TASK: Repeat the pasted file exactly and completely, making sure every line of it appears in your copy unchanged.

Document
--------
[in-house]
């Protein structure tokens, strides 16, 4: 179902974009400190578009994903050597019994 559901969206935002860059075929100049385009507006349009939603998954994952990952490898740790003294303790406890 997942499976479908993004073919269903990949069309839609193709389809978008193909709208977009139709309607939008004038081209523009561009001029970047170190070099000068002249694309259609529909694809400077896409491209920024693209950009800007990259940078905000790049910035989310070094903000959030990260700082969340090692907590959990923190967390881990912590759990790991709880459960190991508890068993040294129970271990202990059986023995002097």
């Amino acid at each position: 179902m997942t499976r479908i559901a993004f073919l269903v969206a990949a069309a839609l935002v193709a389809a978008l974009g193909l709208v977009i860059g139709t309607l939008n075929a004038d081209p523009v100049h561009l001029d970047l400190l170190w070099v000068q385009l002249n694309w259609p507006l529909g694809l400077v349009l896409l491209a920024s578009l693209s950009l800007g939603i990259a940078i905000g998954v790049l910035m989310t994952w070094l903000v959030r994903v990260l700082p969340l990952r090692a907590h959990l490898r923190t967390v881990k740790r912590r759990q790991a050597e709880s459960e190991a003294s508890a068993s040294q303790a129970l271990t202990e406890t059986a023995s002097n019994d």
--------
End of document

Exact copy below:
[in-house]
């Protein structure tokens, strides 16, 4: 179902974009400190578009994903050597019994 559901969206935002860059075929100049385009507006349009939603998954994952990952490898740790003294303790406890 997942499976479908993004073919269903990949069309839609193709389809978008193909709208977009139709309607939008004038081209523009561009001029970047170190070099000068002249694309259609529909694809400077896409491209920024693209950009800007990259940078905000790049910035989310070094903000959030990260700082969340090692907590959990923190967390881990912590759990790991709880459960190991508890068993040294129970271990202990059986023995002097």
């Amino acid at each position: 179902m997942t499976r479908i559901a993004f073919l269903v969206a990949a069309a839609l935002v193709a389809a978008l974009g193909l709208v977009i860059g139709t309607l939008n075929a004038d081209p523009v100049h561009l001029d970047l400190l170190w070099v000068q385009l002249n694309w259609p507006l529909g694809l400077v349009l896409l491209a920024s578009l693209s950009l800007g939603i990259a940078i905000g998954v790049l910035m989310t994952w070094l903000v959030r994903v990260l700082p969340l990952r090692a907590h959990l490898r923190t967390v881990k740790r912590r759990q790991a050597e709880s459960e190991a003294s508890a068993s040294q303790a129970l271990t202990e406890t059986a023995s002097n019994d």